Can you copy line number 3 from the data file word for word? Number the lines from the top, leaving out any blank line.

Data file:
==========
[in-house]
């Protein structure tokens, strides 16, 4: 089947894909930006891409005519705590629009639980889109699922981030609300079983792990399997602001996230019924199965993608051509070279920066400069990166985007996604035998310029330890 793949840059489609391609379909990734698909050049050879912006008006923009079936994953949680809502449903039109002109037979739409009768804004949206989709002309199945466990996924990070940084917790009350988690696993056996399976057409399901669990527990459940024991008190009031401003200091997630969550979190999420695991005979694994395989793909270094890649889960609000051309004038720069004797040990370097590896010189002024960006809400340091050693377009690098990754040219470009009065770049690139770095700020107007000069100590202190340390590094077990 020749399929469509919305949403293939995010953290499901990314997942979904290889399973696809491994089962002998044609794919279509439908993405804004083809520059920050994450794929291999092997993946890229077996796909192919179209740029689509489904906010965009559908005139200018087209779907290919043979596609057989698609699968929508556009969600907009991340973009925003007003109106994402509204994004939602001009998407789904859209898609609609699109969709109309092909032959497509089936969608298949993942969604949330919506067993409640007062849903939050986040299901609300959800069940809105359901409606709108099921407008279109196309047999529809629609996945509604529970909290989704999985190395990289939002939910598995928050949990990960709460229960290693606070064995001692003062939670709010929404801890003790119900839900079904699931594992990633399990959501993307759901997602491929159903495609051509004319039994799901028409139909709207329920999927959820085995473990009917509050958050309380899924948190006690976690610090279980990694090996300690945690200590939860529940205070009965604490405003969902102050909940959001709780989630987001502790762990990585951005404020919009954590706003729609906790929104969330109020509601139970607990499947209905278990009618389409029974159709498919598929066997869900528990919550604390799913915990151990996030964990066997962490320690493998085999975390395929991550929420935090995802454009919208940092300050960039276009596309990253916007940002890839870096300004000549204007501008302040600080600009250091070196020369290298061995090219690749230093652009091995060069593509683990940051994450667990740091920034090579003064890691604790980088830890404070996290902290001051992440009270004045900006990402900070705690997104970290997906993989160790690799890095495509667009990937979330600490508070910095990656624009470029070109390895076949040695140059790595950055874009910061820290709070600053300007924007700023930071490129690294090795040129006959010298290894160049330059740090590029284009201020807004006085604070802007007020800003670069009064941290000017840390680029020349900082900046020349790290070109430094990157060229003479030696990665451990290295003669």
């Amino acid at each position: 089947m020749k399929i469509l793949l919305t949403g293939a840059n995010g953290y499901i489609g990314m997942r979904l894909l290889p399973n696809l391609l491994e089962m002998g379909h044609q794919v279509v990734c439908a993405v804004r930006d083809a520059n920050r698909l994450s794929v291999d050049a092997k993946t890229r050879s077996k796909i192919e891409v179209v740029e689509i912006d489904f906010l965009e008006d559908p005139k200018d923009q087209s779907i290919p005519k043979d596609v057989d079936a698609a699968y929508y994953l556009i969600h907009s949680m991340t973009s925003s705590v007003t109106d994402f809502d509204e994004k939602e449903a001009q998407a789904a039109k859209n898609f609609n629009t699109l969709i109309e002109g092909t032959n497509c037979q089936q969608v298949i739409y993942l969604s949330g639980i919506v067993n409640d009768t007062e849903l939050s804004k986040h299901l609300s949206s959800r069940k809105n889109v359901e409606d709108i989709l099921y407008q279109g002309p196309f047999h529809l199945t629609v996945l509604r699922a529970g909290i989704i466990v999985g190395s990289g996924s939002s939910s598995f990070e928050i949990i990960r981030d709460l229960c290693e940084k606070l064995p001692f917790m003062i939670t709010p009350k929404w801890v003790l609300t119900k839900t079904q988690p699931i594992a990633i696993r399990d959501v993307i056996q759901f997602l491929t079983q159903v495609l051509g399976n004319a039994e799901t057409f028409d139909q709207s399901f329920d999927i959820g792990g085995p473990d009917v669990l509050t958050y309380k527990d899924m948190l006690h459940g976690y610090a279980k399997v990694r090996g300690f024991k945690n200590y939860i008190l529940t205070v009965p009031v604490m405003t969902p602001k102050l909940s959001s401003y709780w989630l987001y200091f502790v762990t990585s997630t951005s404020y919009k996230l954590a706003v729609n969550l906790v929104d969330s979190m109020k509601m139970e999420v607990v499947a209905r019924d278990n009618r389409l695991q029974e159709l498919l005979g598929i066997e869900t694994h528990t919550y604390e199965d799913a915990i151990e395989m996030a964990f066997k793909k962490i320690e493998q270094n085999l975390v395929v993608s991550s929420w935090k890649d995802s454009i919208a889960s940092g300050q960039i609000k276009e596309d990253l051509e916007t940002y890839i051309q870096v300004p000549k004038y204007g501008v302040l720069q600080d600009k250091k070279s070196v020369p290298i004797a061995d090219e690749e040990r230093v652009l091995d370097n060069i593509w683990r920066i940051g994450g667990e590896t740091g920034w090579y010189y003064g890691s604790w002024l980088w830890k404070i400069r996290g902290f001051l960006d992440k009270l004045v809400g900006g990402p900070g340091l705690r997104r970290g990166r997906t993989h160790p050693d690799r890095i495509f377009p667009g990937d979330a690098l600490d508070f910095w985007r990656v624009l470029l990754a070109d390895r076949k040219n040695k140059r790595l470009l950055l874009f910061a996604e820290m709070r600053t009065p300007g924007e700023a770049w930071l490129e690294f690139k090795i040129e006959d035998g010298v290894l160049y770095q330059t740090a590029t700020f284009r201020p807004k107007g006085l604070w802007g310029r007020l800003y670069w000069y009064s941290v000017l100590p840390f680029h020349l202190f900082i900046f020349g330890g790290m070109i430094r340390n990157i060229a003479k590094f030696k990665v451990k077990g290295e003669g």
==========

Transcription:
């Amino acid at each position: 089947m020749k399929i469509l793949l919305t949403g293939a840059n995010g953290y499901i489609g990314m997942r979904l894909l290889p399973n696809l391609l491994e089962m002998g379909h044609q794919v279509v990734c439908a993405v804004r930006d083809a520059n920050r698909l994450s794929v291999d050049a092997k993946t890229r050879s077996k796909i192919e891409v179209v740029e689509i912006d489904f906010l965009e008006d559908p005139k200018d923009q087209s779907i290919p005519k043979d596609v057989d079936a698609a699968y929508y994953l556009i969600h907009s949680m991340t973009s925003s705590v007003t109106d994402f809502d509204e994004k939602e449903a001009q998407a789904a039109k859209n898609f609609n629009t699109l969709i109309e002109g092909t032959n497509c037979q089936q969608v298949i739409y993942l969604s949330g639980i919506v067993n409640d009768t007062e849903l939050s804004k986040h299901l609300s949206s959800r069940k809105n889109v359901e409606d709108i989709l099921y407008q279109g002309p196309f047999h529809l199945t629609v996945l509604r699922a529970g909290i989704i466990v999985g190395s990289g996924s939002s939910s598995f990070e928050i949990i990960r981030d709460l229960c290693e940084k606070l064995p001692f917790m003062i939670t709010p009350k929404w801890v003790l609300t119900k839900t079904q988690p699931i594992a990633i696993r399990d959501v993307i056996q759901f997602l491929t079983q159903v495609l051509g399976n004319a039994e799901t057409f028409d139909q709207s399901f329920d999927i959820g792990g085995p473990d009917v669990l509050t958050y309380k527990d899924m948190l006690h459940g976690y610090a279980k399997v990694r090996g300690f024991k945690n200590y939860i008190l529940t205070v009965p009031v604490m405003t969902p602001k102050l909940s959001s401003y709780w989630l987001y200091f502790v762990t990585s997630t951005s404020y919009k996230l954590a706003v729609n969550l906790v929104d969330s979190m109020k509601m139970e999420v607990v499947a209905r019924d278990n009618r389409l695991q029974e159709l498919l005979g598929i066997e869900t694994h528990t919550y604390e199965d799913a915990i151990e395989m996030a964990f066997k793909k962490i320690e493998q270094n085999l975390v395929v993608s991550s929420w935090k890649d995802s454009i919208a889960s940092g300050q960039i609000k276009e596309d990253l051509e916007t940002y890839i051309q870096v300004p000549k004038y204007g501008v302040l720069q600080d600009k250091k070279s070196v020369p290298i004797a061995d090219e690749e040990r230093v652009l091995d370097n060069i593509w683990r920066i940051g994450g667990e590896t740091g920034w090579y010189y003064g890691s604790w002024l980088w830890k404070i400069r996290g902290f001051l960006d992440k009270l004045v809400g900006g990402p900070g340091l705690r997104r970290g990166r997906t993989h160790p050693d690799r890095i495509f377009p667009g990937d979330a690098l600490d508070f910095w985007r990656v624009l470029l990754a070109d390895r076949k040219n040695k140059r790595l470009l950055l874009f910061a996604e820290m709070r600053t009065p300007g924007e700023a770049w930071l490129e690294f690139k090795i040129e006959d035998g010298v290894l160049y770095q330059t740090a590029t700020f284009r201020p807004k107007g006085l604070w802007g310029r007020l800003y670069w000069y009064s941290v000017l100590p840390f680029h020349l202190f900082i900046f020349g330890g790290m070109i430094r340390n990157i060229a003479k590094f030696k990665v451990k077990g290295e003669g």